We never got to the Temple of the Tooth, but here's the website if you want more information: http://www.sacred-destinations.com/sri-lanka/kandy-temple-of-the-tooth
Richard managed to find us a tuktuk driver who had spent about 13 years living in Ohio, of all places - he was back in Kandy driving a tuktuk and building a bed and breakfast business. Very nice guy, and we could ask all kinds of questions about Sri Lankan culture and life.
Questions like why are there often statues of Buddha at major intersections or crossroads? Part of it is that people believe the representation of Buddha will help keep them safe as they travel on the busy roads and streets. Part is as Richard suggested, that Buddha is there to invite everyone to join on the path to wisdom and enlightenment.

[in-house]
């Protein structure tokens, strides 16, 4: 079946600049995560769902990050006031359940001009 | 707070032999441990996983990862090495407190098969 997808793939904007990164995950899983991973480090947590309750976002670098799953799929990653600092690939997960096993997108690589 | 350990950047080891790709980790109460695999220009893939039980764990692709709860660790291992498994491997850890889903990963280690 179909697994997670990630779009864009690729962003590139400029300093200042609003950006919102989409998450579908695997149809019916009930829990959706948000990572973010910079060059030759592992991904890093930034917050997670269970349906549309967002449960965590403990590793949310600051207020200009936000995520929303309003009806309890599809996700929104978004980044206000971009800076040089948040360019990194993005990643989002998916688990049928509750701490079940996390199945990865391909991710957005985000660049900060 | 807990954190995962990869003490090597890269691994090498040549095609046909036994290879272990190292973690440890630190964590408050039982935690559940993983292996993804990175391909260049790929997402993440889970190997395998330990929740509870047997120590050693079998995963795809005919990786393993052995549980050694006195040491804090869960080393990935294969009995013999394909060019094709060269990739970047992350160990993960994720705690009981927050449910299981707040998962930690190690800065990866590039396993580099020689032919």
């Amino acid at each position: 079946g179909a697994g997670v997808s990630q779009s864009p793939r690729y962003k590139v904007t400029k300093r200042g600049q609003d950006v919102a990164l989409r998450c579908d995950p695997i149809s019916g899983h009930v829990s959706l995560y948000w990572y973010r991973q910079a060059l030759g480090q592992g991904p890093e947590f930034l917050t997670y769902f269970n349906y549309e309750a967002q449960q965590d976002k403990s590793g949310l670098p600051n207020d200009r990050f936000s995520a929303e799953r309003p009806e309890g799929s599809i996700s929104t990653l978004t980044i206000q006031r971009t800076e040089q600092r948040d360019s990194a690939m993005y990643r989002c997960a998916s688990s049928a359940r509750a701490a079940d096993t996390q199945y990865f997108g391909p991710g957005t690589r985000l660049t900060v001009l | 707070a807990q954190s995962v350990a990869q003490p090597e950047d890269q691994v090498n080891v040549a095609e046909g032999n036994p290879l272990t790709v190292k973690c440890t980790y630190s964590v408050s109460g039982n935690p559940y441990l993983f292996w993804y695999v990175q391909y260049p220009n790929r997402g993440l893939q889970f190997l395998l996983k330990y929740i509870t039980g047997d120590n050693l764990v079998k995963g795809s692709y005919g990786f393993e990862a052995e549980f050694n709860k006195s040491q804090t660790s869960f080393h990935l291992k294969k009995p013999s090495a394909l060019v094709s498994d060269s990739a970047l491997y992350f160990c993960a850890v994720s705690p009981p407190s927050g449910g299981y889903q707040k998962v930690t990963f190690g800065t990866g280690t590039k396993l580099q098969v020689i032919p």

Also, there were small shrines, little temples, and various statues that seemed to be randomly placed. Turns out that most of these are built around the bodhi trees that grow across Sri Lanka. Buddha meditated under the bodhi tree for five years, and in his sixth year of meditation he reached enlightenment. Then he continued to meditate under the bodhi tree, in various positions of meditation, to honor the bodhi for being the place where he reached enlightenment. But one of the more interesting facts about this particular family of trees is that they take in carbon dioxide and give off oxygen continuously. Most trees do this during the day, but at night switch to taking in oxygen and giving off carbon dioxide. So the bodhi tree is actually a healthier place to meditate if one chooses to do so for a twenty four hour period of time, or even longer.